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This is what I'm trying to do

    [node distance = 1cm, auto,font=\footnotesize,
    % STYLES
    every node/.style={node distance=1.3cm},
    comment/.style={rectangle, inner sep= 5pt, text width=4cm, node distance=0.25cm, font=},
    module/.style={rectangle, drop shadow, draw, fill=black!10, inner sep=5pt, text width=3cm, text badly centered, minimum height=0.8cm, font=\bfseries\footnotesize\sffamily,rounded corners},

    \node [module] (nodeA) {node A};
    \node [module, below of=nodeA] (nodeA) {node B};

      \node [comment, text width=6cm, right=0.25 of nodeA] {short description of Node A};
      \node [comment, text width=6cm, right=0.25 of nodeB] {short description of Node B};

      \node [selected] (nodeA) {};
      \node [comment, text width=6cm, right=0.25 of nodeA] {long description of node A};
      \node [selected] (nodeB) {};
      \node [comment, text width=6cm, right=0.25 of nodeA] {long description of node B};

The problem is

      \node [selected] (nodeB) {};

creates a new node, but I want it to apply the style for the existing node. Is there any way to do so?

Of course I could have copies of every node in selected state and not-selected state, but I really want to have a normal solution.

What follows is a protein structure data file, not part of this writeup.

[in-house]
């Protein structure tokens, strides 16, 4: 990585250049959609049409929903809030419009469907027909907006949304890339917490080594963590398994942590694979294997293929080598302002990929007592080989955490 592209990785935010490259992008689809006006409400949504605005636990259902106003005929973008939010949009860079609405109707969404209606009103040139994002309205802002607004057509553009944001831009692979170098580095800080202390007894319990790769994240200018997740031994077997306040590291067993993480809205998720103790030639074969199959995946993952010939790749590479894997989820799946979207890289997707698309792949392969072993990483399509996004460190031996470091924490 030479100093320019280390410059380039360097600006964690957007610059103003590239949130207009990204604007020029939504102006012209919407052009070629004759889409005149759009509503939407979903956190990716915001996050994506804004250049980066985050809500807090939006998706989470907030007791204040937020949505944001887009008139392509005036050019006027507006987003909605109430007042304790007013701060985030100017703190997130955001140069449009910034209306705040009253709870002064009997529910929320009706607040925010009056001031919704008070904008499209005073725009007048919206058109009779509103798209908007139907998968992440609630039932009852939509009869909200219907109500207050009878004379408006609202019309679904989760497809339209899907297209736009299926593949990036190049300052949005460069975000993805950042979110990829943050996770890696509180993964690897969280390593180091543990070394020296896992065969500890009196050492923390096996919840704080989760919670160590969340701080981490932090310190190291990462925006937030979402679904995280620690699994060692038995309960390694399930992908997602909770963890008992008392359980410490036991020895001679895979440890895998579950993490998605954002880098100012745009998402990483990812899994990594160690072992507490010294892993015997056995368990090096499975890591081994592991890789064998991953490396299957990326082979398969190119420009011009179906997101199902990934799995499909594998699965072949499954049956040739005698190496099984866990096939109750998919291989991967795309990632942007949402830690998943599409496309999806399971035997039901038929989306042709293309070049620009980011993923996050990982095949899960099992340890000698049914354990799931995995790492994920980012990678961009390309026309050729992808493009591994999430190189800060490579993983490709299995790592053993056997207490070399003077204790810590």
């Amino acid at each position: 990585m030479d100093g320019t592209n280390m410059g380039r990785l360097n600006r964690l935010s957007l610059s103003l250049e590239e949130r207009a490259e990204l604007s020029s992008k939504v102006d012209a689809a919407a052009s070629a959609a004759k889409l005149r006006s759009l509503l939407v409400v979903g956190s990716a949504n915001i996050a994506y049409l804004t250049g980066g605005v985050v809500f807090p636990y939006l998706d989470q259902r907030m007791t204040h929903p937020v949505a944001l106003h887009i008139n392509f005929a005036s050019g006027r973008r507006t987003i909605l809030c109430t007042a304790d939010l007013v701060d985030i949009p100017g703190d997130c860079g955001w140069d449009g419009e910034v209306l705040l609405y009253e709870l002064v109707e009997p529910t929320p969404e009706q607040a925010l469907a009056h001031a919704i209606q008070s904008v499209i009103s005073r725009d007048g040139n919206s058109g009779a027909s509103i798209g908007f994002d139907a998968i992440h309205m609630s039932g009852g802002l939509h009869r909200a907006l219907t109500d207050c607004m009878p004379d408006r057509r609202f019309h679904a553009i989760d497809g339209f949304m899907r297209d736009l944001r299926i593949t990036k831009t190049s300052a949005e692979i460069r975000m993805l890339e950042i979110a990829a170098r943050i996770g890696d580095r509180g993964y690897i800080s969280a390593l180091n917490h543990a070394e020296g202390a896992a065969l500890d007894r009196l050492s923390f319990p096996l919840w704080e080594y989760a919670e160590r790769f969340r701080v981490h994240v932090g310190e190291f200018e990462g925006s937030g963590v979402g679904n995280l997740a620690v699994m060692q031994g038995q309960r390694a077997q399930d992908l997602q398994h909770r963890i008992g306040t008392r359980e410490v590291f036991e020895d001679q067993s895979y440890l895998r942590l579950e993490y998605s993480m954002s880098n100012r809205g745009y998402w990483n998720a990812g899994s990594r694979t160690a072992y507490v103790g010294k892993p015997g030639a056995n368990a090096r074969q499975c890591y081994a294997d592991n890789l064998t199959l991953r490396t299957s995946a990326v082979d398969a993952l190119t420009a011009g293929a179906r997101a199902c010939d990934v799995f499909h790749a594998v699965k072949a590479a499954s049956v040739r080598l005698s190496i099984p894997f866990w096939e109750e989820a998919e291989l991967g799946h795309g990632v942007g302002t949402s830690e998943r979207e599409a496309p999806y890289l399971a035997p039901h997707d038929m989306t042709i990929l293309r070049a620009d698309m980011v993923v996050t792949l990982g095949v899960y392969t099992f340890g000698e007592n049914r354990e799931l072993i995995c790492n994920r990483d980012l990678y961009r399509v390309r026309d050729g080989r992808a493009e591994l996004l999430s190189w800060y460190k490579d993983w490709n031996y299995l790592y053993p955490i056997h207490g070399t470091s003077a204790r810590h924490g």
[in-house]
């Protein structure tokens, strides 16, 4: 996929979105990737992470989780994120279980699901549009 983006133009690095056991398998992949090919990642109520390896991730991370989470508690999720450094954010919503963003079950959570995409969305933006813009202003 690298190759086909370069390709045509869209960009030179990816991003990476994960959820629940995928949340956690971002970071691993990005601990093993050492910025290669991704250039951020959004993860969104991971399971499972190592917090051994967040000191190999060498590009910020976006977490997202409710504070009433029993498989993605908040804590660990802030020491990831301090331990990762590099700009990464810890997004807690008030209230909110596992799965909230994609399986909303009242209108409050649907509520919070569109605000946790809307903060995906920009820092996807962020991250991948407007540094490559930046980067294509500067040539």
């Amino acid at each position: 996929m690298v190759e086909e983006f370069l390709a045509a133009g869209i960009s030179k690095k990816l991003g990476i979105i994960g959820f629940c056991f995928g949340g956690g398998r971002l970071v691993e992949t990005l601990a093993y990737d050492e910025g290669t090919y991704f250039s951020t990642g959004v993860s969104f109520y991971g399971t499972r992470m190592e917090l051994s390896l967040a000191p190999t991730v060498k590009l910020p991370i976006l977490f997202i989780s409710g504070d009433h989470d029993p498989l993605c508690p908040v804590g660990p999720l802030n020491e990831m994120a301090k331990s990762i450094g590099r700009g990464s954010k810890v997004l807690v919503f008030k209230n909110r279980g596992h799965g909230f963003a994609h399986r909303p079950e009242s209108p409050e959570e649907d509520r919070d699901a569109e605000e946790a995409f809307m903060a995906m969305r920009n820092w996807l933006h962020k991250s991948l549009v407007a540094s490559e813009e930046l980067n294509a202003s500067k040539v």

share|improve this question
What is "the style for the existing node"? – Pieter Jun 5 '10 at 5:40
up vote 2 down vote accepted

I don't think you can do this the way you want to (assuming I understand the question correctly), because once a node is drawn, there's no way to change its appearance. I'd suggest using Beamer's \alt macro:

\alt<2>{\node[module,selected] at (nodeA) {node A};}{\node[module] at (nodeA) {node A};}
\alt<3>{\node[module,selected] at (nodeB) {node B};}{\node[module] at (nodeB) {node B};}
\node[comment,text width=6cm,right=0.25 of nodeA]{\alt<2>{short description}{long description}};
\node[comment,text width=6cm,right=0.25 of nodeB]{\alt<3>{short description}{long description}};

Or something like that (you might have to tinker with the semicolons to get it to work, I can't test that at the moment).

Another option would be to actually just draw a new node. If you include

\node[module,selected] at (nodeA) {node A};

inside \only<2>, that will draw a node that looks just like node A, except with a red background, at the same position at node A. The new node will cover up the original node A.

share|improve this answer
Oh, that will help me heaps! I once had to draw a white box covering the bit of my figure I had to change and redraw what I wanted to get the result :) – Vivi Jun 7 '10 at 0:53

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